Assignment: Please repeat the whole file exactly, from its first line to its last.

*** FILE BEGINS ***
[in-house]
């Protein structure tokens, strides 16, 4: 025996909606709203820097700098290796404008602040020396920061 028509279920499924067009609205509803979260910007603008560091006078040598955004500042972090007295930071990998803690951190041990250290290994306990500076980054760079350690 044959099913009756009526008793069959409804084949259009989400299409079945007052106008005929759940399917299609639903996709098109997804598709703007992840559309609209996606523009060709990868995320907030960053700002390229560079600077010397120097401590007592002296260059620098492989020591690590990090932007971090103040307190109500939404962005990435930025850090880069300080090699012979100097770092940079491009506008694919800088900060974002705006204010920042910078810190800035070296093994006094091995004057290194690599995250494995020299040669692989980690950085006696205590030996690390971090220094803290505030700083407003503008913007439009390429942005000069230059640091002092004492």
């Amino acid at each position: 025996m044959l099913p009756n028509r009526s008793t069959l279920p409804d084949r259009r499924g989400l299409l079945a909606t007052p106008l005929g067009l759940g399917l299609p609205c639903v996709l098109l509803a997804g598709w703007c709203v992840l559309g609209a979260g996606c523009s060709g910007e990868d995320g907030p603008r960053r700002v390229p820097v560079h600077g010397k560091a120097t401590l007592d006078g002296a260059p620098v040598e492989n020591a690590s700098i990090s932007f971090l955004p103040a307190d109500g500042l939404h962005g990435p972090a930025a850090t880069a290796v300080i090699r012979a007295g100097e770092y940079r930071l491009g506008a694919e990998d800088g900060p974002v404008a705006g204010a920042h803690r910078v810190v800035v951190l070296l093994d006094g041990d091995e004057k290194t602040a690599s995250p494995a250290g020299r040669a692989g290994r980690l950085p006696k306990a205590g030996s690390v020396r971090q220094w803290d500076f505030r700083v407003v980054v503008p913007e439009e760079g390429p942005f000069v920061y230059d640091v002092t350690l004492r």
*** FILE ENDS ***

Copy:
[in-house]
């Protein structure tokens, strides 16, 4: 025996909606709203820097700098290796404008602040020396920061 028509279920499924067009609205509803979260910007603008560091006078040598955004500042972090007295930071990998803690951190041990250290290994306990500076980054760079350690 044959099913009756009526008793069959409804084949259009989400299409079945007052106008005929759940399917299609639903996709098109997804598709703007992840559309609209996606523009060709990868995320907030960053700002390229560079600077010397120097401590007592002296260059620098492989020591690590990090932007971090103040307190109500939404962005990435930025850090880069300080090699012979100097770092940079491009506008694919800088900060974002705006204010920042910078810190800035070296093994006094091995004057290194690599995250494995020299040669692989980690950085006696205590030996690390971090220094803290505030700083407003503008913007439009390429942005000069230059640091002092004492």
């Amino acid at each position: 025996m044959l099913p009756n028509r009526s008793t069959l279920p409804d084949r259009r499924g989400l299409l079945a909606t007052p106008l005929g067009l759940g399917l299609p609205c639903v996709l098109l509803a997804g598709w703007c709203v992840l559309g609209a979260g996606c523009s060709g910007e990868d995320g907030p603008r960053r700002v390229p820097v560079h600077g010397k560091a120097t401590l007592d006078g002296a260059p620098v040598e492989n020591a690590s700098i990090s932007f971090l955004p103040a307190d109500g500042l939404h962005g990435p972090a930025a850090t880069a290796v300080i090699r012979a007295g100097e770092y940079r930071l491009g506008a694919e990998d800088g900060p974002v404008a705006g204010a920042h803690r910078v810190v800035v951190l070296l093994d006094g041990d091995e004057k290194t602040a690599s995250p494995a250290g020299r040669a692989g290994r980690l950085p006696k306990a205590g030996s690390v020396r971090q220094w803290d500076f505030r700083v407003v980054v503008p913007e439009e760079g390429p942005f000069v920061y230059d640091v002092t350690l004492r």